As a footnote I will mention the Danish history of energy resources. Back it the early sixties, as geologic survey showed the possibility of oil in the North Sea, Denmark in 1962 sold the right to extract it to the Danish shipping consortium of Maersk - for 1 DKR equal 0.16 USD - a symbolic sum as no one expected anything to be there. The company is now ranking number150 on the Forbes list thanks to the oil - and gas from the Danish North Sea fields.

To further add to the misfortunes of Danish energy policies, in 1963 a Danish foreign secretary negociated with the Norwegians about the dividing of the continental socket on which both countries rest. The legend goes he was so drunk, that he ended up giving the Ekofisk field, a disputed area, completely to the Norwegians. Nothing there anyway, most thought. It turned out to be the biggest producer of all the sea fields. Still believed to hold oil for another 30 years it adds to the wealth of Norway, topranking the list of world's richest nations.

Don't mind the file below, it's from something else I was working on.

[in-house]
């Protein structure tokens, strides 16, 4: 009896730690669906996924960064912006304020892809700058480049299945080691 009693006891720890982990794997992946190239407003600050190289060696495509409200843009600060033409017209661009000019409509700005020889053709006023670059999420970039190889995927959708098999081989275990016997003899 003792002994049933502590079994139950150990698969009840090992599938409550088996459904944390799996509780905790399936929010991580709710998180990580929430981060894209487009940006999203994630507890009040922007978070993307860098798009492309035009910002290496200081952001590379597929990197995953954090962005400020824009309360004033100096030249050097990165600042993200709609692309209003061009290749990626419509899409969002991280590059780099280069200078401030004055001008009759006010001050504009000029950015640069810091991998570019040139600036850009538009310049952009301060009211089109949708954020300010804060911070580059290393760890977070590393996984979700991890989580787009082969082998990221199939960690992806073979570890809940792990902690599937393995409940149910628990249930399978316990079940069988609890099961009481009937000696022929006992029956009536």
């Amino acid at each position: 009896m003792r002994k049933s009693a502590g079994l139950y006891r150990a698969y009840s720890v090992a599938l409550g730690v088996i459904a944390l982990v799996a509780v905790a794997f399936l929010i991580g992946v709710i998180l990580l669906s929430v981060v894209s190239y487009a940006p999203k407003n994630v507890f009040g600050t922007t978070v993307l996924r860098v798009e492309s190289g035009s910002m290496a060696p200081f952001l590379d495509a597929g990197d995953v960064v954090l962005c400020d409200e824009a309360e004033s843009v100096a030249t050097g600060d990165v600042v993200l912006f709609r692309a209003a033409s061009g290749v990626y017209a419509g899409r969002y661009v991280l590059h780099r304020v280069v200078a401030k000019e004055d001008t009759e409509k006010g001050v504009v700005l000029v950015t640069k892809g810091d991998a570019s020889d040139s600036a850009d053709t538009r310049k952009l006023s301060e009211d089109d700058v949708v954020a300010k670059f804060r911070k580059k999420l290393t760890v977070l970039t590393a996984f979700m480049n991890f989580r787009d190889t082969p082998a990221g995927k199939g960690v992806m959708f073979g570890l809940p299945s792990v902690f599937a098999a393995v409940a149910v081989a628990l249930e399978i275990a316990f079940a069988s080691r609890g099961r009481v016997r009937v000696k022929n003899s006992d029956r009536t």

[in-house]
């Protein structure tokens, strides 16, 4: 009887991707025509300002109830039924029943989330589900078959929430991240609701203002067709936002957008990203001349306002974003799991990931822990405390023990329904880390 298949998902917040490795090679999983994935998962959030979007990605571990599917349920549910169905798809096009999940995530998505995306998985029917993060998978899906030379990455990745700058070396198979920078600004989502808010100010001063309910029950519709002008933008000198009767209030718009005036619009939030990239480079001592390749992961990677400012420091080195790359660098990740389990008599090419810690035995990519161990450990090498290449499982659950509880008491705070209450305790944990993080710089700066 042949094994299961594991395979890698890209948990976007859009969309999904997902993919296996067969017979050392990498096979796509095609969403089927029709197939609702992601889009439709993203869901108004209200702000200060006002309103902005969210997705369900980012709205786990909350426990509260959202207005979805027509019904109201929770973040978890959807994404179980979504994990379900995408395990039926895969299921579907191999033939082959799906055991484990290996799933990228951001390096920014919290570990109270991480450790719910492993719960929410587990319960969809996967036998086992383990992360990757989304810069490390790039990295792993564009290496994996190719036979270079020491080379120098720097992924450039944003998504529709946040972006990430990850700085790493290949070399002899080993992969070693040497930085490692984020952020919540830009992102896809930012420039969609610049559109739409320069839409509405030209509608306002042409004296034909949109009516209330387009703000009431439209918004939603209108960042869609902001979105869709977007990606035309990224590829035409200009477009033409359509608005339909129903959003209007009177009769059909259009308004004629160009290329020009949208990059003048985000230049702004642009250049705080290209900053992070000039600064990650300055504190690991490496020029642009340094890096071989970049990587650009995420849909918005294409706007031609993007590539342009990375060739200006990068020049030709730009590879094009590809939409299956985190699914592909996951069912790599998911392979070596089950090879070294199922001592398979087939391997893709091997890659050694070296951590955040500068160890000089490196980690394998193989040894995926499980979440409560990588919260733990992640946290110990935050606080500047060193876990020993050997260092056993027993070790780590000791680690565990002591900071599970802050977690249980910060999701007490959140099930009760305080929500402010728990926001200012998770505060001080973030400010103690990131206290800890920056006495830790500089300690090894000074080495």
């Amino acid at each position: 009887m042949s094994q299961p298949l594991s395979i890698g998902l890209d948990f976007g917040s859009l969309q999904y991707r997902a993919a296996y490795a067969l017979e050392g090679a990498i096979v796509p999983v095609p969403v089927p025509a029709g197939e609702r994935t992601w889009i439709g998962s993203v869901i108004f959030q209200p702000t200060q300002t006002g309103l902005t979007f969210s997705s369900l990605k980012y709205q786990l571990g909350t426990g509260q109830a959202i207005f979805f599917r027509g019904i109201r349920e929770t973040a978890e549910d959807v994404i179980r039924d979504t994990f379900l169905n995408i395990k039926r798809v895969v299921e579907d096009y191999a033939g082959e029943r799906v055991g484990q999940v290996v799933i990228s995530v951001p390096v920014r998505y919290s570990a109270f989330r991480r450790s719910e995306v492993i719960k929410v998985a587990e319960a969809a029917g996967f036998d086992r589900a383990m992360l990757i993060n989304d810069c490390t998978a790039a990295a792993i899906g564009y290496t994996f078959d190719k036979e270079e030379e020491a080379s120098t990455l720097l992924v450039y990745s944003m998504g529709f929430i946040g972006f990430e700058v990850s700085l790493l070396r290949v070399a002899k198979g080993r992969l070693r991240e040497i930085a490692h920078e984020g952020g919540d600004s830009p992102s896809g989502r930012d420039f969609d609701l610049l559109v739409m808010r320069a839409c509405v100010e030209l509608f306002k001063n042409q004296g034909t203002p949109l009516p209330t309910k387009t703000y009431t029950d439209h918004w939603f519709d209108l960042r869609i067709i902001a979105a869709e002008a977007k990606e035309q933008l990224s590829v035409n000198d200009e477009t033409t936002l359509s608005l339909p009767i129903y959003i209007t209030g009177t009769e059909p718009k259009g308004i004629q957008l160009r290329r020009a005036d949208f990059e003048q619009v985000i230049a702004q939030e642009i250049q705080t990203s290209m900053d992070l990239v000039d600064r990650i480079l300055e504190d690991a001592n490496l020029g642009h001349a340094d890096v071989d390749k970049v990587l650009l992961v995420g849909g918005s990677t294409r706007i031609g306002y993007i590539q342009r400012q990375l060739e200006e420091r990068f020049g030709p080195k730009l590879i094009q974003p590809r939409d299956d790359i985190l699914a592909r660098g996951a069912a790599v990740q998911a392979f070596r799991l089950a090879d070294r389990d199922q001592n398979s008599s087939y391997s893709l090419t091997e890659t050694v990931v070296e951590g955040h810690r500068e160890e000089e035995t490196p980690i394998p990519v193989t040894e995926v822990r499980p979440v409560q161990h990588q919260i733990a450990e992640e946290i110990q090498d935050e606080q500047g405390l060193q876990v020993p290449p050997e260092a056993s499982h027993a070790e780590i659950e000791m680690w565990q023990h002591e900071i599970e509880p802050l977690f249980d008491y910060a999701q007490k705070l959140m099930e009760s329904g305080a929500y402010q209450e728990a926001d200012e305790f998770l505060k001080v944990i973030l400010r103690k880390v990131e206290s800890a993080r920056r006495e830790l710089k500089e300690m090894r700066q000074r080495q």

Concerning Russia, I fear EU to become dependt on their supplies, and thus liable to be used as a tool to suit Russian foreign policies. Thereby an object of future crises.



posted on Nov, 5 2006 @ 10:33 PM
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Oh come now, Europeans are a bit smarter than that. There are plenty of energy opportunities in Europe, like umm... ohh geez.......

well, perhap the citizens should relocate and we could turn Europe into the worlds farmlands



posted on Nov, 5 2006 @ 11:37 PM